The Democratic memo adds: “There is a broad scientific consensus among the world’s preeminent scientific bodies that climate change is happening, is largely caused by human activities, and poses serious risks to human health, the environment, national security, and multiple sectors of the economy.”
The memo — circulated among committee members and staff — then cites a suite of scientific bodies, such as the National Academy of Sciences, the American Association for the Advancement of Science and others, that say dangerous human-induced climate change is under way.
Committee Democrats requested the Tuesday hearing.
A GOP memo circulated in advance of the hearing is much more bare-bones, listing the witnesses and providing brief background on regulations EPA has begun phasing in and the legislation to nix the agency’s authority.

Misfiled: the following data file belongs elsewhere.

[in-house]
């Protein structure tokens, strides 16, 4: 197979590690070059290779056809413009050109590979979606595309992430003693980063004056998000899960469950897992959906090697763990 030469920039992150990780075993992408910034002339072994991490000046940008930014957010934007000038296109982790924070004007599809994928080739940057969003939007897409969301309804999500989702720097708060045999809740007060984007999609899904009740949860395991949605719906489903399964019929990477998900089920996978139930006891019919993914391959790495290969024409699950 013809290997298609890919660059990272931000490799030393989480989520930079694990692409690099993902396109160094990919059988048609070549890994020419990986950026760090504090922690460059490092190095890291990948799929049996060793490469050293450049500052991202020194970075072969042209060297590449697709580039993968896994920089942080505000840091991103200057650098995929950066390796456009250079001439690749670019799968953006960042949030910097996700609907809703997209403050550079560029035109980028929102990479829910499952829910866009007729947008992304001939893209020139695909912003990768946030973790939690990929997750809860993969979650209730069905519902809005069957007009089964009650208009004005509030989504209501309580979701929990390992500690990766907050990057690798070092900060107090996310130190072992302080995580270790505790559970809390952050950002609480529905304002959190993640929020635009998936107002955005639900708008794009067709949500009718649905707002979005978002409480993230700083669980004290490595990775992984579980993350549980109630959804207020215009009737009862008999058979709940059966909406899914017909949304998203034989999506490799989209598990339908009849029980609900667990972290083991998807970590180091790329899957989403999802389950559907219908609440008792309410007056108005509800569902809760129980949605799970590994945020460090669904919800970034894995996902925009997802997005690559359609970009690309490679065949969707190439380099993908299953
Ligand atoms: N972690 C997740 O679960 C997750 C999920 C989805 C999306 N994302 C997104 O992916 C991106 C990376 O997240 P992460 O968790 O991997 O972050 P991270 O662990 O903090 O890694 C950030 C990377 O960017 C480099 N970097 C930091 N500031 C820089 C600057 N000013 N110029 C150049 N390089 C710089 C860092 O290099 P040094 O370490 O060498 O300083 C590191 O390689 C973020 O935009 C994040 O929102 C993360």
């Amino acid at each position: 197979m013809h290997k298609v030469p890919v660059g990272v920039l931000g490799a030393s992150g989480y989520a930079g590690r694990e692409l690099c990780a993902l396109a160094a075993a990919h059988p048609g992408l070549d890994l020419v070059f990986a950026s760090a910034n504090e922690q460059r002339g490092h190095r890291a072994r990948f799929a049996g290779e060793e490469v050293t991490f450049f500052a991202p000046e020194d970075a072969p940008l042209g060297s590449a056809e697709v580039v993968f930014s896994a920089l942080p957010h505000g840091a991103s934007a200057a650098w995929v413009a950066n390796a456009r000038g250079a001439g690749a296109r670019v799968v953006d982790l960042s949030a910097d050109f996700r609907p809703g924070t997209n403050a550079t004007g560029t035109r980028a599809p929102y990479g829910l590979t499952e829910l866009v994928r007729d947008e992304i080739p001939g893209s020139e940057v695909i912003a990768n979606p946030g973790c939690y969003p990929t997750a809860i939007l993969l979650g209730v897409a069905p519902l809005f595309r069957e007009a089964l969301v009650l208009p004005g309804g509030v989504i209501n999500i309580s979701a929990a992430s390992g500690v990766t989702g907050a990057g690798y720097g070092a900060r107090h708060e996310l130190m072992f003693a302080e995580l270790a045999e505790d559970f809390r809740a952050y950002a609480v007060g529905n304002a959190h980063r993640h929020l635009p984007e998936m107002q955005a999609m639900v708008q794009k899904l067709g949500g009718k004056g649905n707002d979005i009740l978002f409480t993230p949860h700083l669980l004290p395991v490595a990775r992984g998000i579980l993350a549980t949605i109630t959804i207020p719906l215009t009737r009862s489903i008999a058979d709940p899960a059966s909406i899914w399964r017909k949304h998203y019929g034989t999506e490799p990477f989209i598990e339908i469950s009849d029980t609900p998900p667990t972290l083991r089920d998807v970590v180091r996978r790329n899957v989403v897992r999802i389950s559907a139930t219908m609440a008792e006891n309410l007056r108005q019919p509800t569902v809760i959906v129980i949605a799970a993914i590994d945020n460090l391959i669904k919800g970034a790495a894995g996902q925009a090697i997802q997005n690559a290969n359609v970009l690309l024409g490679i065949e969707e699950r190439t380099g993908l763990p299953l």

But Republicans, in promoting the bill — co-sponsored by Energy and Power subcommittee Chairman Ed WhitfieldEd WhitfieldWhy Republicans took aim at an ethics watchdog What Azerbaijan wants from Israel? Overnight Energy: Green group sues Exxon over climate science MORE (R-Ky.) — are largely steering clear of a scientific issues, emphasizing what they say will be harmful economic effects of the EPA rules.
In a press release on the hearing Monday, Upton’s office says the bill would “block EPA’s controversial backdoor climate change agenda that would further drive up the price of energy for American consumers and job creators at a time when gas prices are already spiking and job creation remains weak.”
The House bill introduced last week attracted backing from two senior House Democrats: Rep. Nick RahallNick RahallWest Virginia is no longer Clinton country Solution needed: Rail congestion is stifling economic growth Lobbying World MORE (W.Va.), who is the ranking member of the Transportation and Infrastructure Committee, and Rep. Collin Peterson (Minn.), who is the top Democrat on the Agriculture Committee.